By Megan Cooper
30 years later and Scorsese’s 1991 remake of the 1962 psychological thriller Cape Fear is a revelation. Bursting with the raw energy of the triad of Robert De Niro, Thelma Schoonmaker and Martin Scorsese, it’s a miraculous bridge between the Hitchcockian thrillers of the 50s and 60s, and the psychological thrillers of the 90s.
The premise presents an undercurrent to the film, and speaks to the wider climate of cinematic portrayals of female sexuality, most abundantly in teen slasher films, where it is symbolically punished.
Sam Bowden (Nick Nolte) and his family are stalked and increasingly harassed by the newly released, and newly learned, convict Max Cady (Robert De Niro), whom Bowden defended 14 years prior in a rape case, unsuccessfully. The lawyer’s burying of evidence of the rape survivor’s sexual history for fear it would clear his client’s name gives an important impetus to the ensuing cat-and-mouse plot. The premise presents an uneasy undercurrent to the film, and speaks to the wider climate of cinematic portrayals of female sexuality, most abundantly in teen slasher films, where it is symbolically punished. Cape Fear is about justice, the failings of the American system, and its hypocritical presentation of doing the work of God: “Do you solemnly swear that you will tell the truth, the whole truth, and nothing but the truth, so help you God?”
Female sexuality threatens to reveal a rotten core of American justice and therefore, its values.
The character of Cady, spouting Bible verses, and sporting an infamous back tattoo (parodied on The Simpsons) of the Scales of Justice in the form of the crucifix, lampoons this institution into which citizens are supposed to be able to place their trust. What does it say about the justice system if Nolte’s lawyer felt that had he released information about the 16-year old’s sexual history, justice could be perverted, and a criminal could avoid his sentence? In the powerful climax, Bowden speaks the truth that has eluded the justice system, and the ideology implicit in many films of this era: “Just because she was promiscuous…didn’t give you the right to rape her!” Female sexuality threatens to reveal a rotten core of American justice and therefore, its values.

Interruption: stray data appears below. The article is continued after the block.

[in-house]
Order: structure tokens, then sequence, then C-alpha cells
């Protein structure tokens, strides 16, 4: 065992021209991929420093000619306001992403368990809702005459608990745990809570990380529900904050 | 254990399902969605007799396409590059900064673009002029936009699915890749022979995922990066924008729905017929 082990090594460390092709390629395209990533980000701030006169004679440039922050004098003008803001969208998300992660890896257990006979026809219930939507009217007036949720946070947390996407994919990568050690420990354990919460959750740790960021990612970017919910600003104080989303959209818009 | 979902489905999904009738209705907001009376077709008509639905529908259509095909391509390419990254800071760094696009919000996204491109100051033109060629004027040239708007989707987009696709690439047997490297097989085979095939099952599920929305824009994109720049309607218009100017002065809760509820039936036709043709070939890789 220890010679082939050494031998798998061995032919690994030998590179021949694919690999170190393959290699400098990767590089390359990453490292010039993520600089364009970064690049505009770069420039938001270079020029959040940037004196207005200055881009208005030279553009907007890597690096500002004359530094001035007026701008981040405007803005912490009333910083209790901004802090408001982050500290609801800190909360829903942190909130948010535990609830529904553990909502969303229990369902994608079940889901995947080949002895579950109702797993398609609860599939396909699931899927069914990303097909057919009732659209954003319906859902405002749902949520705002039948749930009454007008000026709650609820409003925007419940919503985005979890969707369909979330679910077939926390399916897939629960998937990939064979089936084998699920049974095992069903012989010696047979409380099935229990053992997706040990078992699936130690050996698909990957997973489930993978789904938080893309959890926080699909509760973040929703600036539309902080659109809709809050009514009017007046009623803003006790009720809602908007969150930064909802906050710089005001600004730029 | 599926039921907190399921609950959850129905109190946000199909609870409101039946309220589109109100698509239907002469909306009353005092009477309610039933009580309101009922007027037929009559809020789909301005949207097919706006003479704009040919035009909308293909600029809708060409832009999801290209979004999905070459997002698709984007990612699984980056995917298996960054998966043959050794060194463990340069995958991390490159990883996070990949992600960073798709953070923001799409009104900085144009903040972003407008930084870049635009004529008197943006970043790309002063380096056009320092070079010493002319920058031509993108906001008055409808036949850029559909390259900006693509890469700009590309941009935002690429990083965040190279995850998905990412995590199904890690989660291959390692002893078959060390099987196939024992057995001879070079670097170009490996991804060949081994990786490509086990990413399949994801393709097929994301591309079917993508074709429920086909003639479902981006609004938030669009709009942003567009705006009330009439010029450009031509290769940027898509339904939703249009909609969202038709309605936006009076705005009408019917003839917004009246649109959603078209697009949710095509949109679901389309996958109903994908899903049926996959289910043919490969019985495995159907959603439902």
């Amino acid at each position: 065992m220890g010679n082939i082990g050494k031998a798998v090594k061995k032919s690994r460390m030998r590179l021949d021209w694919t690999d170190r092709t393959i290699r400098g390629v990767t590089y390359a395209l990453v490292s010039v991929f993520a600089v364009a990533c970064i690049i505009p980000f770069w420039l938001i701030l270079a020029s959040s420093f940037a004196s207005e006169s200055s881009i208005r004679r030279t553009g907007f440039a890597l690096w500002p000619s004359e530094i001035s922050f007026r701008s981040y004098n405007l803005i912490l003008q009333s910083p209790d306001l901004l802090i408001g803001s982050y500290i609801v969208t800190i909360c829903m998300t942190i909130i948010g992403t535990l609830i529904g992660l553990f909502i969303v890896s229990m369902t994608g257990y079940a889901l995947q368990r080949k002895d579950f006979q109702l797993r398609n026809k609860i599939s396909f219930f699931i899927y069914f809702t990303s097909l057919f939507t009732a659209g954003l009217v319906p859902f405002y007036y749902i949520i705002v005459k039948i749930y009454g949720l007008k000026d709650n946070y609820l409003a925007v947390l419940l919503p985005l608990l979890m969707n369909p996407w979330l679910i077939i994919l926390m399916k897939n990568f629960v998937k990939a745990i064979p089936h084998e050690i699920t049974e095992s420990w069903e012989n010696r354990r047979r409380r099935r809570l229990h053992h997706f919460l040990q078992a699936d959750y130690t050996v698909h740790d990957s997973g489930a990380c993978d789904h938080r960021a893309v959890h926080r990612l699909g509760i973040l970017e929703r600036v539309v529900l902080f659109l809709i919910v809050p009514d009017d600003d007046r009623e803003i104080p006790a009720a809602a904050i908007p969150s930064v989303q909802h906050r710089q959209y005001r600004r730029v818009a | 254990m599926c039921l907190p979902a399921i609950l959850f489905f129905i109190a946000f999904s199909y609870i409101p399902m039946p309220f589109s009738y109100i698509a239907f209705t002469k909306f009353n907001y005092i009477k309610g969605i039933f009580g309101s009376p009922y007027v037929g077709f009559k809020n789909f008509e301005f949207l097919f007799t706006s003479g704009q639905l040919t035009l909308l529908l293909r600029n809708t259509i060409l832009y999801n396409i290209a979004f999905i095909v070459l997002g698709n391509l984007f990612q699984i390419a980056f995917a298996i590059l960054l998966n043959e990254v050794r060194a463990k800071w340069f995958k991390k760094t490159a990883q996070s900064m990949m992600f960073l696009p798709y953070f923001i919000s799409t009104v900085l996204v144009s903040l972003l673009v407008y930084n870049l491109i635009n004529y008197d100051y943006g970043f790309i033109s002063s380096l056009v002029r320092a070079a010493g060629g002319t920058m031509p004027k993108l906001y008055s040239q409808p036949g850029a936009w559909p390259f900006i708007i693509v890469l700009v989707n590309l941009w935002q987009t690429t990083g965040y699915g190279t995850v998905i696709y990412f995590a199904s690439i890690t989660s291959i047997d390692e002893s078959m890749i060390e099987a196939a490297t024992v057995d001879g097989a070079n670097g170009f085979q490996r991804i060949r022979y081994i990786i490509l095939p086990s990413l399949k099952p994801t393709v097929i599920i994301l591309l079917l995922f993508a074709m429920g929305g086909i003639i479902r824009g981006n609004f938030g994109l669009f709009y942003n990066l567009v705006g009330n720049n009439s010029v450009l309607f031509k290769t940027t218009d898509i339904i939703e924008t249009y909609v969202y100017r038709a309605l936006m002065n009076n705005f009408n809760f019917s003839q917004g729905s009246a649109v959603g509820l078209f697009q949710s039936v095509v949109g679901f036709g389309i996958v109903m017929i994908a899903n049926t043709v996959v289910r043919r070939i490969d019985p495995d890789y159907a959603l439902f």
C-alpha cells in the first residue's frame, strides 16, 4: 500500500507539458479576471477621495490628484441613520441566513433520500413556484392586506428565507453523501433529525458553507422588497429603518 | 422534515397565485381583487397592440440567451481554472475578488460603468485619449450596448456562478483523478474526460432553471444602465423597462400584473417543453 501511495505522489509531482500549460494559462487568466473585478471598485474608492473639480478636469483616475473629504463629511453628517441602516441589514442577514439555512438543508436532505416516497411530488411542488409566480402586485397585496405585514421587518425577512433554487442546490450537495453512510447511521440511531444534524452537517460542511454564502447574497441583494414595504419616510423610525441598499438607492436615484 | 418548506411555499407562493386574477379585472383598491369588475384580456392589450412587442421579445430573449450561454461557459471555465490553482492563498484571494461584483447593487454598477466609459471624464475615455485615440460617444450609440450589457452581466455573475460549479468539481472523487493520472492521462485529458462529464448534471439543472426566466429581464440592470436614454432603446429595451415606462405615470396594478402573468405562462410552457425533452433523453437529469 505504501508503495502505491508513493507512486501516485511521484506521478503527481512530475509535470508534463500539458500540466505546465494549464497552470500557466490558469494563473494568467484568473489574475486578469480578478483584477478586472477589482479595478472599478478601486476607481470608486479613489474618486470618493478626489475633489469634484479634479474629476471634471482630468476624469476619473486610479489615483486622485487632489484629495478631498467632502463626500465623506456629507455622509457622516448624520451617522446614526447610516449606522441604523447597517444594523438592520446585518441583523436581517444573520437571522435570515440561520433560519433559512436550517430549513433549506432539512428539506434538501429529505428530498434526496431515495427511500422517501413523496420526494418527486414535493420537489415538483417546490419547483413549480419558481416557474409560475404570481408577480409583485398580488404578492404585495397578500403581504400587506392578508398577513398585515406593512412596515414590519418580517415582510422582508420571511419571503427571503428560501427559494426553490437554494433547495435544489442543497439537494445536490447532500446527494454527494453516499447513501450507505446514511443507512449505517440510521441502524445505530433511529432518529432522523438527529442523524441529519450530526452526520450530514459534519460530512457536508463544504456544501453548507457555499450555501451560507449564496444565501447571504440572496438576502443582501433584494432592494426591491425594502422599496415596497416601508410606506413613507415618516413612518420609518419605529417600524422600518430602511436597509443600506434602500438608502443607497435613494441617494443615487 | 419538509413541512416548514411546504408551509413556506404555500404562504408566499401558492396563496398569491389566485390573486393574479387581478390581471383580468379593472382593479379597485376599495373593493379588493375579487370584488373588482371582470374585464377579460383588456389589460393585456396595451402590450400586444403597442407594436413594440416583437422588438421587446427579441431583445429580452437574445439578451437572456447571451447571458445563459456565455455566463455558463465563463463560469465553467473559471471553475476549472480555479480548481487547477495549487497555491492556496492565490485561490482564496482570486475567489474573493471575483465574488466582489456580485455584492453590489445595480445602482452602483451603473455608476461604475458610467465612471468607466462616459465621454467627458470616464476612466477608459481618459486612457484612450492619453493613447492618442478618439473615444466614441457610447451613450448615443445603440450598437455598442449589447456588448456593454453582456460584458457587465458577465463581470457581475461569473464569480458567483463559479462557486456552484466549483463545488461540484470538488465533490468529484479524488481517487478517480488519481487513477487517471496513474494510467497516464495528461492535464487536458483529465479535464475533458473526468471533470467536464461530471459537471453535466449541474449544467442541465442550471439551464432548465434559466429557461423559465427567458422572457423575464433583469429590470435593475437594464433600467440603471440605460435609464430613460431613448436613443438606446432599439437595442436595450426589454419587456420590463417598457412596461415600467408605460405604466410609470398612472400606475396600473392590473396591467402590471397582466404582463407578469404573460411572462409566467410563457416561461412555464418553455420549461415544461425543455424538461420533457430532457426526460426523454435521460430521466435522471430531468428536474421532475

The imagery of the all-American home is often symbolic of these values, with a home invasion plot element featuring not only in Cape Fear , but in other films of the era that feature frank expressions of female desire. Scream (1996), whose iconic opening scene takes place in a house where Drew Barrymore flirts with her would-be killer, A Nightmare on Elm Street (1984), and Fatal Attraction (1987), all frame female sexuality as the impetus for the threats against the family unit. Cape Fear’s Cady, however, in one scene obnoxiously laughing out loud and long in a cinema, is a movie villain who clearly signals himself as such. With the combination of evangelism, knowledge of American law, and De Niro’s performance, he is an embodiment of where to direct blame.
Bowden’s previous infidelities and the strained mother-daughter relationship also attempts to break down the façade of the happy family unit, something which Fatal Attraction never fully can. Despite Michael Douglas’ adultery, it ultimately vindicates the demise of the ultimate ‘other woman’ Alex Forrest (Glenn Close). Female sexuality always threatens to reveal what Cape Fear understands to be the already fragile mainstays of American society, and in this way, Scorsese’s film is imbued with iconoclasm.
Furthermore, Gregory Peck’s cameo role (the original Sam Bowden) as Cady’s lawyer in a case against Bowden, can’t be viewed without recalling Peck’s defining role as Atticus Finch in 1962 (the same year as the release of the original Cape Fear). The events of To Kill A Mockingbird remind us of what failings of the court are possible, under the star-spangled banner, in the name of God, and justice.
Added into all of this is the dimension of the Hitchcock thriller; there’s the unmistakable grand orchestral sounds of Bernard Hermann, the homage to the twist in Psycho, and the expressionistic use of colour as in Vertigo. In both of these films, ‘deceitful’ women who seduce with ulterior motives, receive their comeuppance as (spoilers) neither Janet Leigh nor Kim Novak’s characters survive. Jessica Lange in Cape Fear evokes the ice-blonde appeal of a Hitchcock leading lady, while the film itself finds the women to be trapped by escalating machismo and the systems it influences; they’re neither helpless nor manipulative femme fatales. Where Hitchcock’s beloved MacGuffin is usually a pithy or otherwise unimportant catalyst for the events of the film, Cape Fear uses this device to critique the thriller genre’s origins in scapegoating female sexuality. With Scorsese’s keen eye for dissecting the damaging effects of toxic masculinity and the hypocritical foundations of institutions, Cape Fear becomes a scathing, entertaining and thought-provoking thriller, existing at a knowing intersection of eras and genres.
Image Credits: Bora Sistar via Flikr